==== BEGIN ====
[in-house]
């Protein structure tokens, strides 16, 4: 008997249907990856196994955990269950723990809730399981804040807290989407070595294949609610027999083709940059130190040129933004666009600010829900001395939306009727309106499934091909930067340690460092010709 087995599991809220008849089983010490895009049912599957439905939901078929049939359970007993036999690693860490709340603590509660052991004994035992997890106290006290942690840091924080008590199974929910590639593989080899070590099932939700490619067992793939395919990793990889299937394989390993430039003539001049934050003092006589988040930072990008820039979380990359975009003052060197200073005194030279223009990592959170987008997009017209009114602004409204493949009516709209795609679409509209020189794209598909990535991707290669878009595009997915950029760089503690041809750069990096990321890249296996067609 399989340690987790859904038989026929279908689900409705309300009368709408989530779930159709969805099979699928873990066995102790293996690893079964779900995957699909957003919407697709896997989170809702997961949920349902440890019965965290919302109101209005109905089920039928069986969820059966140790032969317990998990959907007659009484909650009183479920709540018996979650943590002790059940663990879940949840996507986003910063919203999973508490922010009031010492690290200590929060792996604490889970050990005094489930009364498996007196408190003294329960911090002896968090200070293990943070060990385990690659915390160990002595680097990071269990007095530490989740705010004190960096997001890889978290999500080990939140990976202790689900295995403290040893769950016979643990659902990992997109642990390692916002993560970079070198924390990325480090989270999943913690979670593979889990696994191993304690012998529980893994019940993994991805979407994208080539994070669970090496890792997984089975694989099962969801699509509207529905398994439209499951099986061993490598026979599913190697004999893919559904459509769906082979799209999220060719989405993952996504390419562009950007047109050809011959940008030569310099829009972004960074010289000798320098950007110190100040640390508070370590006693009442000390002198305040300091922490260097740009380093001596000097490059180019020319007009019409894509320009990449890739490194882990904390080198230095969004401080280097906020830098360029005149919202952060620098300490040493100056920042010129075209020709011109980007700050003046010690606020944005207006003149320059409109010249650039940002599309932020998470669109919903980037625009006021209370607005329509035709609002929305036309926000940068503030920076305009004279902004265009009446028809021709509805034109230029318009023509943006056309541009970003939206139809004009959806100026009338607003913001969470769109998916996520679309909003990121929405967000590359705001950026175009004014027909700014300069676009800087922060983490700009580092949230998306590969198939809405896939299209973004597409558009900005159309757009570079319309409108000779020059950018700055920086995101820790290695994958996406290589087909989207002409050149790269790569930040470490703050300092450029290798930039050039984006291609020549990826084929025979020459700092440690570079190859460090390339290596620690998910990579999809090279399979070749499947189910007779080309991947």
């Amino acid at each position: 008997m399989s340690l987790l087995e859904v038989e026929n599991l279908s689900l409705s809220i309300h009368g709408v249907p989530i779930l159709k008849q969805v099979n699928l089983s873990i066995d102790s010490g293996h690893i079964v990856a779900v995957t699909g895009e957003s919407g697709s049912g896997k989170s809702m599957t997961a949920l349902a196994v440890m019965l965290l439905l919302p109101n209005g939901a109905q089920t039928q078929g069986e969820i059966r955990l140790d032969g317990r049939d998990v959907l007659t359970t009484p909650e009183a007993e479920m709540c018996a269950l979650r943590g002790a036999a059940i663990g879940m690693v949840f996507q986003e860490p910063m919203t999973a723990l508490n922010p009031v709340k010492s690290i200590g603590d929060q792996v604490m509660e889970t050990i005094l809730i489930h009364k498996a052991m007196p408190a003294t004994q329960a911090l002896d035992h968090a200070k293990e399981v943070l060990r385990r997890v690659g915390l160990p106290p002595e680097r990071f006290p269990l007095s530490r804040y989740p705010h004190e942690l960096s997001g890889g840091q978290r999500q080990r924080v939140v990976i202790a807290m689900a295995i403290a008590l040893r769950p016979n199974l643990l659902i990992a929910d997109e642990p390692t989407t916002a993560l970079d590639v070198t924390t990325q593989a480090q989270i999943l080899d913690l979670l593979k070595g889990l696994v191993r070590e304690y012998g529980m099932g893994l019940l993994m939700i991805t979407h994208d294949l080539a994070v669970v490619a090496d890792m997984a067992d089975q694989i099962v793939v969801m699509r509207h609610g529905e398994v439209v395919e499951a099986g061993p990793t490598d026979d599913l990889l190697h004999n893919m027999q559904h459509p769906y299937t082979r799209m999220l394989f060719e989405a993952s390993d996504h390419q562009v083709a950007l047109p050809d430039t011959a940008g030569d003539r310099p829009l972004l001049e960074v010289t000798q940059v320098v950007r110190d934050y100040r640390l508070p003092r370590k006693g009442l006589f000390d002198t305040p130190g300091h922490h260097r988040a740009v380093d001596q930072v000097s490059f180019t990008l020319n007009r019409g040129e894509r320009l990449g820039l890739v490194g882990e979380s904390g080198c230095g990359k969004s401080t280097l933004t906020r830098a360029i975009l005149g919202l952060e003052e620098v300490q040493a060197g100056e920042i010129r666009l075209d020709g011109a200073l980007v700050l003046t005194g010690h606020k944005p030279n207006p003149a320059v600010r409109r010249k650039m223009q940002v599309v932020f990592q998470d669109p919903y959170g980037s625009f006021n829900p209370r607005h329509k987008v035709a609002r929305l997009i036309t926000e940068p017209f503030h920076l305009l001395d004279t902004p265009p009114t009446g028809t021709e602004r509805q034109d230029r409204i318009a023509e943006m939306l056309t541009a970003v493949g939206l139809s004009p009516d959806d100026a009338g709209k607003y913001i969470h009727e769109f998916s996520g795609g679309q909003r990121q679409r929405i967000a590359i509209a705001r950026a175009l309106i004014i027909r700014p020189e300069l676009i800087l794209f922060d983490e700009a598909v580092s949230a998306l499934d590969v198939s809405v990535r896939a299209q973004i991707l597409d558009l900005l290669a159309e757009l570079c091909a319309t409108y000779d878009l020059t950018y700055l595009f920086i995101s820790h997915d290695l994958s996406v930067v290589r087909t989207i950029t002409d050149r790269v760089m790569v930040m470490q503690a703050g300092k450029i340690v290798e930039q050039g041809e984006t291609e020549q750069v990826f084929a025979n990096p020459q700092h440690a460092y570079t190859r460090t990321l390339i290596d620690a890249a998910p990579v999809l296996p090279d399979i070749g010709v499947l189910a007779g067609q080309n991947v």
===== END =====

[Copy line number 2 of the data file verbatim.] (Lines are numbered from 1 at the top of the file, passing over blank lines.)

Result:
């Protein structure tokens, strides 16, 4: 008997249907990856196994955990269950723990809730399981804040807290989407070595294949609610027999083709940059130190040129933004666009600010829900001395939306009727309106499934091909930067340690460092010709 087995599991809220008849089983010490895009049912599957439905939901078929049939359970007993036999690693860490709340603590509660052991004994035992997890106290006290942690840091924080008590199974929910590639593989080899070590099932939700490619067992793939395919990793990889299937394989390993430039003539001049934050003092006589988040930072990008820039979380990359975009003052060197200073005194030279223009990592959170987008997009017209009114602004409204493949009516709209795609679409509209020189794209598909990535991707290669878009595009997915950029760089503690041809750069990096990321890249296996067609 399989340690987790859904038989026929279908689900409705309300009368709408989530779930159709969805099979699928873990066995102790293996690893079964779900995957699909957003919407697709896997989170809702997961949920349902440890019965965290919302109101209005109905089920039928069986969820059966140790032969317990998990959907007659009484909650009183479920709540018996979650943590002790059940663990879940949840996507986003910063919203999973508490922010009031010492690290200590929060792996604490889970050990005094489930009364498996007196408190003294329960911090002896968090200070293990943070060990385990690659915390160990002595680097990071269990007095530490989740705010004190960096997001890889978290999500080990939140990976202790689900295995403290040893769950016979643990659902990992997109642990390692916002993560970079070198924390990325480090989270999943913690979670593979889990696994191993304690012998529980893994019940993994991805979407994208080539994070669970090496890792997984089975694989099962969801699509509207529905398994439209499951099986061993490598026979599913190697004999893919559904459509769906082979799209999220060719989405993952996504390419562009950007047109050809011959940008030569310099829009972004960074010289000798320098950007110190100040640390508070370590006693009442000390002198305040300091922490260097740009380093001596000097490059180019020319007009019409894509320009990449890739490194882990904390080198230095969004401080280097906020830098360029005149919202952060620098300490040493100056920042010129075209020709011109980007700050003046010690606020944005207006003149320059409109010249650039940002599309932020998470669109919903980037625009006021209370607005329509035709609002929305036309926000940068503030920076305009004279902004265009009446028809021709509805034109230029318009023509943006056309541009970003939206139809004009959806100026009338607003913001969470769109998916996520679309909003990121929405967000590359705001950026175009004014027909700014300069676009800087922060983490700009580092949230998306590969198939809405896939299209973004597409558009900005159309757009570079319309409108000779020059950018700055920086995101820790290695994958996406290589087909989207002409050149790269790569930040470490703050300092450029290798930039050039984006291609020549990826084929025979020459700092440690570079190859460090390339290596620690998910990579999809090279399979070749499947189910007779080309991947």